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Six songs

Word count: 499

Song Cycle by Clara Schumann, née Wieck (1819 - 1896)

Original language: Sechs Lieder

1. Why weep, dear blossom, in the morning sun?

Language: English after the German (Deutsch)

Authorship

  • Translation from German (Deutsch) to English copyright © 1996 by David Kenneth Smith, (re)printed on this website with kind permission. To reprint and distribute this author's work for concert programs, CD booklets, etc., you must ask the copyright-holder(s) directly for permission. If you receive no response, you must consider it a refusal.

    David Kenneth Smith. Contact:
    <dksmith (AT) geneva.edu>


    If you wish to commission a new translation, please contact:
    licenses (AT) lieder (DOT) net
    (licenses at lieder dot net)




Based on
  • a text in German (Deutsch) by Hermann Rollett (1819 - 1904), "Stille Freude" FRE
      • This text was set to music by the following composer(s): Arno Kleffel, Clara Schumann. Go to the text.

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Why weep, dear blossom, 
in morning sun?
The blossom giggled: 
"Now what a thought!

I am but joyful, 
I do not weep -
and joyful tears 
in my eyes well up."

[ ... ]
With radiant flaming the sun shone forth, the flowers blossomed cheerfully up. The brooklets gurgled joyful on, and the sun thus laughed its warm-hearted laugh.

IMPORTANT NOTE: The material directly above is protected by copyright and appears here by special permission. If you wish to copy it and distribute it, you must obtain permission or you will be breaking the law. Once you have permission, you must give credit to the author and display the copyright symbol ©. Copyright infringement is a criminal offense under international law.

2. On morning bright and shining

Language: English after the German (Deutsch)

Authorship

  • Translation from German (Deutsch) to English copyright © 1996 by David Kenneth Smith, (re)printed on this website with kind permission. To reprint and distribute this author's work for concert programs, CD booklets, etc., you must ask the copyright-holder(s) directly for permission. If you receive no response, you must consider it a refusal.

    David Kenneth Smith. Contact:
    <dksmith (AT) geneva.edu>


    If you wish to commission a new translation, please contact:
    licenses (AT) lieder (DOT) net
    (licenses at lieder dot net)




Based on

Go to the single-text view


 On morning bright and shining,
 there rings clear through the vale,
 "Wake up, beloved flower,
 I am the ray of sun!
 
 "Now open confidently
 your little blossom heart
 and let my burning love-beams
 into your holy shrine.
 
 "I nothing more require
 than to lie upon your chest
 and on your bloom lay kisses
 'till in the moss you droop.
 
 "I nothing more desire
 than to sleep up on your breast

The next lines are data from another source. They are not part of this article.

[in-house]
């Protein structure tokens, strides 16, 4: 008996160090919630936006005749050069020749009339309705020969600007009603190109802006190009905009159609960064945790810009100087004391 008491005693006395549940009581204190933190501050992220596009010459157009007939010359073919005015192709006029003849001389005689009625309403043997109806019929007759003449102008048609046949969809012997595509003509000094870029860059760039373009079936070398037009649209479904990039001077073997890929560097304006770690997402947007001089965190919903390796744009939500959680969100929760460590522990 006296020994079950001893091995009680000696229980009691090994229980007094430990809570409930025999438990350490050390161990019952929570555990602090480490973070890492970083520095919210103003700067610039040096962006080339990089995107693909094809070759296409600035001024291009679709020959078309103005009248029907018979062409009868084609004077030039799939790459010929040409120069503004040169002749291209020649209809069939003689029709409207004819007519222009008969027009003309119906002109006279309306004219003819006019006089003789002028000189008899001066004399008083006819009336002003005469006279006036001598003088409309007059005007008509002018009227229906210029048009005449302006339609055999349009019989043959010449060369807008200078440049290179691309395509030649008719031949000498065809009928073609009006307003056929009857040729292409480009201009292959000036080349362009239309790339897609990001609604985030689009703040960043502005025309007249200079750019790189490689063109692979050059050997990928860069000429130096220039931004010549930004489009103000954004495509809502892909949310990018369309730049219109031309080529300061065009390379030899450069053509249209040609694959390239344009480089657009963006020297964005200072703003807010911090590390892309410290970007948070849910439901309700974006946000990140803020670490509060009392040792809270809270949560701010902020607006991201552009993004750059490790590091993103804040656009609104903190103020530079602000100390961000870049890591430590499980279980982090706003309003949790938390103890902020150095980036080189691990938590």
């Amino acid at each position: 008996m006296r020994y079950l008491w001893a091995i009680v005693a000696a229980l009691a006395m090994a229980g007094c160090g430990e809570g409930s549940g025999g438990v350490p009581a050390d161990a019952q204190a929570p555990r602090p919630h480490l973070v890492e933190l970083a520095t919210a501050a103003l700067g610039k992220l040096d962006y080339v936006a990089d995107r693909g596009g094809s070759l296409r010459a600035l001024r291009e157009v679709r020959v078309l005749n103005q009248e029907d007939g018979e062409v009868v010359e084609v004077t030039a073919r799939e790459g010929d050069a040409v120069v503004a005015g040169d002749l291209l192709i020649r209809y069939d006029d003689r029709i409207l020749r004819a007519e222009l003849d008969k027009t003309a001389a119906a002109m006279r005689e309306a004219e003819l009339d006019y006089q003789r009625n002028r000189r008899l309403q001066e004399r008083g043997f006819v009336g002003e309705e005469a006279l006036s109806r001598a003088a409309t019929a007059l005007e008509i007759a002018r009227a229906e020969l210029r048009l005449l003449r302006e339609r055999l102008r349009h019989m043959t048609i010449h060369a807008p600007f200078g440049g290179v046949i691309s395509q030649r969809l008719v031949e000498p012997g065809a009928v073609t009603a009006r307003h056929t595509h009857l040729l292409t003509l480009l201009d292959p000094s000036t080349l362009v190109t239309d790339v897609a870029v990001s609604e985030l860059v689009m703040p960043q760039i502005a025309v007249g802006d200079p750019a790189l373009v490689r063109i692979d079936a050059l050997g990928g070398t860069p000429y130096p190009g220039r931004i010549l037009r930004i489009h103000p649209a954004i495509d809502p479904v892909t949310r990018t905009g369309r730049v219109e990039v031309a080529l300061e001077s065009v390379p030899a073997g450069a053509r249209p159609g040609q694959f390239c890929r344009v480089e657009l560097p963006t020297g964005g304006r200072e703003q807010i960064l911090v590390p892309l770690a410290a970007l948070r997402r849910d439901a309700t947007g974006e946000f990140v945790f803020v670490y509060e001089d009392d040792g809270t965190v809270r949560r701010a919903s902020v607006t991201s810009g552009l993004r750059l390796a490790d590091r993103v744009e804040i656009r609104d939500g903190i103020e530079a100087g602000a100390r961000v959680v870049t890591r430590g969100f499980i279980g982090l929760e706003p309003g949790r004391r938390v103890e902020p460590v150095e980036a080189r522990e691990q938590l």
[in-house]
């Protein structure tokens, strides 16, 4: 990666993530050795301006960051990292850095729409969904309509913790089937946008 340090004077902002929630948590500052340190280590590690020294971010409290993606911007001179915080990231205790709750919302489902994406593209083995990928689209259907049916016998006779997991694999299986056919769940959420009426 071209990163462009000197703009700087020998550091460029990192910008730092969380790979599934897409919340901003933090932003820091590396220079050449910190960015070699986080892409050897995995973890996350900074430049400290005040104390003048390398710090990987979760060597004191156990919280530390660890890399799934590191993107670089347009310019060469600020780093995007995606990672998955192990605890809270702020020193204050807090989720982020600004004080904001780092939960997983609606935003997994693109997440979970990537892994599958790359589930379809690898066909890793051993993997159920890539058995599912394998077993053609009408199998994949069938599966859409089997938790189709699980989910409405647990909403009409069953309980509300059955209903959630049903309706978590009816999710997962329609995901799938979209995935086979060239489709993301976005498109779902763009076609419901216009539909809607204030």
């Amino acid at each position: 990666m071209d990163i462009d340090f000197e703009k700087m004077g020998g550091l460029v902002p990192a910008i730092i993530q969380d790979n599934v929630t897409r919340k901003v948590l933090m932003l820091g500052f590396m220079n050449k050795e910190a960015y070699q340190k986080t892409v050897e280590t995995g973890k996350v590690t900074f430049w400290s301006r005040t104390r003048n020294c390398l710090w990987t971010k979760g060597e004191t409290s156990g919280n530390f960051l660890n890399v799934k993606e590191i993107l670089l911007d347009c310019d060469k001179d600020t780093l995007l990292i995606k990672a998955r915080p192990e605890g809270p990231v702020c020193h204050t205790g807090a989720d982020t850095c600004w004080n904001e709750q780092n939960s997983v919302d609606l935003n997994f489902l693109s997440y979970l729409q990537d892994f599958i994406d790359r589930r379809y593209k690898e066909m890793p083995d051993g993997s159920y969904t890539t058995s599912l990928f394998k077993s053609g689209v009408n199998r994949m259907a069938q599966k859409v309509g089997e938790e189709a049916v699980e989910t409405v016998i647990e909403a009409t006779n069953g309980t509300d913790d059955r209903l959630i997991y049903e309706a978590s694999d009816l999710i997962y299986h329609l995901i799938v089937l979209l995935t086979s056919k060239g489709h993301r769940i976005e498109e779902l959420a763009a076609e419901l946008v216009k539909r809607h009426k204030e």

and thus I will transform you
 with sunshine's shining joy."


IMPORTANT NOTE: The material directly above is protected by copyright and appears here by special permission. If you wish to copy it and distribute it, you must obtain permission or you will be breaking the law. Once you have permission, you must give credit to the author and display the copyright symbol ©. Copyright infringement is a criminal offense under international law.

3. Soft, secret whispers here and there

Language: English after the German (Deutsch)

Authorship

  • Translation from German (Deutsch) to English copyright © 1996 by David Kenneth Smith, (re)printed on this website with kind permission. To reprint and distribute this author's work for concert programs, CD booklets, etc., you must ask the copyright-holder(s) directly for permission. If you receive no response, you must consider it a refusal.

    David Kenneth Smith. Contact:
    <dksmith (AT) geneva.edu>


    If you wish to commission a new translation, please contact:
    licenses (AT) lieder (DOT) net
    (licenses at lieder dot net)




Based on

Go to the single-text view


[ ... ]
Soft, secret whispers here and there, and springs with hidden murmurs, o wood, o wood, o sacred spot, o let me hear life's purest word in ev'ry twig and leaflet! And striding out into the wood, I'm greeted by the saplings, the dear and open house of God, Embracing me with roaring storm In your refreshing spaces!
[ ... ]
What ever soars and sings 'round me, I will preserve it truly, what ever pierces deep my heart, I will, by Love's own spirit borne, by singing songs reveal it.

Note: this is a translation of the stanzas used in Clara Schumann's setting. If you are viewing this as a single translation, you will need to re-order the stanzas to match her sung text. If you're viewing the aggregation of the translation of all the songs in the collection, they have already been reordered for you.


IMPORTANT NOTE: The material directly above is protected by copyright and appears here by special permission. If you wish to copy it and distribute it, you must obtain permission or you will be breaking the law. Once you have permission, you must give credit to the author and display the copyright symbol ©. Copyright infringement is a criminal offense under international law.